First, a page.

The Cost of the Baltimore Bridge Collapse

Contingency plans.

Companies who are members of the Customs-Trade Partnership Against Terrorism (CTPAT), or foreign companies who participate in their respective supply chain security programs (Authorized Economic Operator/AEO, etc.) should have already made contingency plans for a port closure. That is the point behind the development of supply chain security as a field.

After the attacks of 9/11, US Customs was concerned that the next threat to the US would come in the form an explosive device inside a container on a container ship bound to a US port. Imagine a cell phone connected to a string of batteries, connected to a detonator. One phone call and “boom.” No one dies, but the disruption is phenomenal.

The bad guys know they cannot invade the US, but they can still pose a threat. Shutting down a port will incur significant economic hardship to the US for weeks (at least).

If the containership above was one mile—or less—outside of port, the US government’s immediate response would be to shut down the port. And perhaps one port on the left and one port on the right, if that decision was supported by intelligence. But even if they shut down only one port, the damage to the US economy—measured in hundreds of millions of dollars per day—will add up quickly.

As one of its benefits to participants, the CTPAT provides front-of-the-line processing for members in the event of a port disruption—either manmade or natural. The port of Baltimore is shut down to all inbound and outbound traffic. This is precisely the type of disruption anticipated and, ideally, accounted for in supply chain security contingency plans.  

Let’s break down the types of challenges and possible responses.

  • Inbound traffic halted on vessels outside of port.
    • Response: diversion to an alternative port. Possible lying at anchor outside an alternative port, waiting for dockage.  
    • Result: delay, and its related costs.
  • Inbound traffic, heading to dockage, caught inside the collapsed bridge.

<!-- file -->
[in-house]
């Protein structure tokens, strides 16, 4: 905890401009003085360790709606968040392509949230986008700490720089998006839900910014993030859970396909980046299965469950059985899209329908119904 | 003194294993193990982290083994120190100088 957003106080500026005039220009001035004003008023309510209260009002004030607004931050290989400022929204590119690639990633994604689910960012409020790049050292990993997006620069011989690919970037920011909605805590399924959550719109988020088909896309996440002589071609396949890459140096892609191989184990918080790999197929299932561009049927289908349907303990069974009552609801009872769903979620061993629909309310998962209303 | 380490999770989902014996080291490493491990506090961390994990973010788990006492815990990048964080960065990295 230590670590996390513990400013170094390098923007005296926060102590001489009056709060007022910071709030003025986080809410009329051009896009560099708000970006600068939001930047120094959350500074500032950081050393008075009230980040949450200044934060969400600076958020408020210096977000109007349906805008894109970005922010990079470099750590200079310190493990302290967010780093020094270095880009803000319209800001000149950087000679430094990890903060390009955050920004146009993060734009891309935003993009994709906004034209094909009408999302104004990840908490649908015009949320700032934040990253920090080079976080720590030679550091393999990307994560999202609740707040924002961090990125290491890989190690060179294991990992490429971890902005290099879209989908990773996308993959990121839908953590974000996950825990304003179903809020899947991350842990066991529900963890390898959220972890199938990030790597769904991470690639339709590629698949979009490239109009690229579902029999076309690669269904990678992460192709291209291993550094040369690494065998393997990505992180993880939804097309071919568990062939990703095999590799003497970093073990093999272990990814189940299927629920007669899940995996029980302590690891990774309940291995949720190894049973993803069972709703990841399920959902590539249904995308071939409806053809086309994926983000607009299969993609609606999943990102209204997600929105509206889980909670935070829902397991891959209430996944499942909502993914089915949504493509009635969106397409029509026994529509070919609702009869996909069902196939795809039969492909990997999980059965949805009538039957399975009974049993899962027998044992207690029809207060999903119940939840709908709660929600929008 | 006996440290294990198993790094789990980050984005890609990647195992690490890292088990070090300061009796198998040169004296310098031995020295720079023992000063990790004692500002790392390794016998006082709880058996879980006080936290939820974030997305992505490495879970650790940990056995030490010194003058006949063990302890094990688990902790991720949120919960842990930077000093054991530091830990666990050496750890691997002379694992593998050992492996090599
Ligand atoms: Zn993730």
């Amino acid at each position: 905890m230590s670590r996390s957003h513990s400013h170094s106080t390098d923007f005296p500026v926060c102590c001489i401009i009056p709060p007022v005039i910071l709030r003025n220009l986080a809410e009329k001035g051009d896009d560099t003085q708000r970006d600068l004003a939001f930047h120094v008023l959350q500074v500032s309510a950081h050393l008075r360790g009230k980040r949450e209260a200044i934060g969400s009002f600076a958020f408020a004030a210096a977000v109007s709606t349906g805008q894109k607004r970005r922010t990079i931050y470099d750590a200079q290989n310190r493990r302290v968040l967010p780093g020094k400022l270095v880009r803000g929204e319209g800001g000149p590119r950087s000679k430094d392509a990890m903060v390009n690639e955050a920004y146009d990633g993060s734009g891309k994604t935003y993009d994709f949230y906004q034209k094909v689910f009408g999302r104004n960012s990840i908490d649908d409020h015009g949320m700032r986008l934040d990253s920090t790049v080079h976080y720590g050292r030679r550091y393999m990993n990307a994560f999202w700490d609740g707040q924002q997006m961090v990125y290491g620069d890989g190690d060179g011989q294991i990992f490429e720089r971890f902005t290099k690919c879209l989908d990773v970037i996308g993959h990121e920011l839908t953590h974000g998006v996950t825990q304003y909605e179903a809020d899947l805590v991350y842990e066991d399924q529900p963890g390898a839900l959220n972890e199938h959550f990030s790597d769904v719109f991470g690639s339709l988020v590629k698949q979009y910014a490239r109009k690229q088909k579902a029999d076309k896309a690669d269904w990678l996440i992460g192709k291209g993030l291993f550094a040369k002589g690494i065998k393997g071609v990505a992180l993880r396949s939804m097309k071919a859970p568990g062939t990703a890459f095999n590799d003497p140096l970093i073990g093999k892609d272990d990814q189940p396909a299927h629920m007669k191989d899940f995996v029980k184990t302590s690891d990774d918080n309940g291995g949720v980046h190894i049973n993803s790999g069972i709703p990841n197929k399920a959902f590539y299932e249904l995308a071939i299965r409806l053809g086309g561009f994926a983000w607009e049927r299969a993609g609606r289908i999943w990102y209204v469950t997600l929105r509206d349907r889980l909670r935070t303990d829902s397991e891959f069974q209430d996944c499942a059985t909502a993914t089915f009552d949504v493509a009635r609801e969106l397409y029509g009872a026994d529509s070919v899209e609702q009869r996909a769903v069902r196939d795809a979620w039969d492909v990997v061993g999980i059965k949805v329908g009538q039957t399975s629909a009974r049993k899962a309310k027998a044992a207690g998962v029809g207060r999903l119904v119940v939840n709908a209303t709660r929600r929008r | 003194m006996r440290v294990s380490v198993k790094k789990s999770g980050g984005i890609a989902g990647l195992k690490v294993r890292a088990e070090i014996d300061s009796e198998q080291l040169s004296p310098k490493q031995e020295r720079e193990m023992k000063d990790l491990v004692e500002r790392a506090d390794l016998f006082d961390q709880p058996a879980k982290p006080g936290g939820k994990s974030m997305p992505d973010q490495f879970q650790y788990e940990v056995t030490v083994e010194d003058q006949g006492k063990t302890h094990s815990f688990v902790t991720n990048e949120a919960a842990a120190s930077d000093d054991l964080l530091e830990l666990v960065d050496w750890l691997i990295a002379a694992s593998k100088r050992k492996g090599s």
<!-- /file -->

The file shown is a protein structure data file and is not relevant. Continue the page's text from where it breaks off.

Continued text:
• Ideally, they have dock space reserved and will continue to their assigned space for unlading if space is empty. Trucks and rail can still move freely and will deliver the imported cargo as usual. The vessel (and crew) are stuck in port until the bridge is removed and the waters are freely navigable.
  • Outbound traffic outside of the collapsed bridge
    • Result: likely nothing. Vessel movement continues as planned.  No delays.
  • Outbound traffic stuck inside of collapsed bridge.
    • Response one: full stop. Search for space at a dock/wharf/quay to wait for either unlading of cargo to be moved to a new port of export, or simply keep the cargo onboard. In lieu of that, drop anchor in the harbor.
    • Response two: mid-stream unlading of cargo, to be moved to a new port of export. Vessel and crew sit and wait until the waters are freely navigable.
    • Result: delay, diversion, and their related costs.
  • Freight on the road headed to the port of Baltimore to be dropped off at the port/container yard.
    • Response: likely continue as usual if there is space for drop-off. Otherwise, either return the cargo to the shipper or divert it to another port for export.
    • Result: delay and diversion, and their related costs.
  • Congestion at nearby ports due to increased demand for their capacity.
    • Response: hopefully, no price gouging by those ports on port feel/terminal handling charges
    • Result: delay, and its related costs.


Inventory holding costs are a theoretical measure of the price for keeping a certain amount of either materials or goods in inventory, expressed as a percentage. 25% is not unusual. This means it may cost $25 per year to keep $100 in inventory of finished goods.

This metric can also be used for measuring the cost of inventory in transit.  If (per Forbes),  around $219M per day of foreign goods move through the port of Baltimore, and if those goods are held in place for an extra two weeks, the cost of that delay would be $1.5M per day. How much is that for 14 days? You do the math.

They say “time is money,” but I always say that money is cheaper. 

Photo Credit: Reuters

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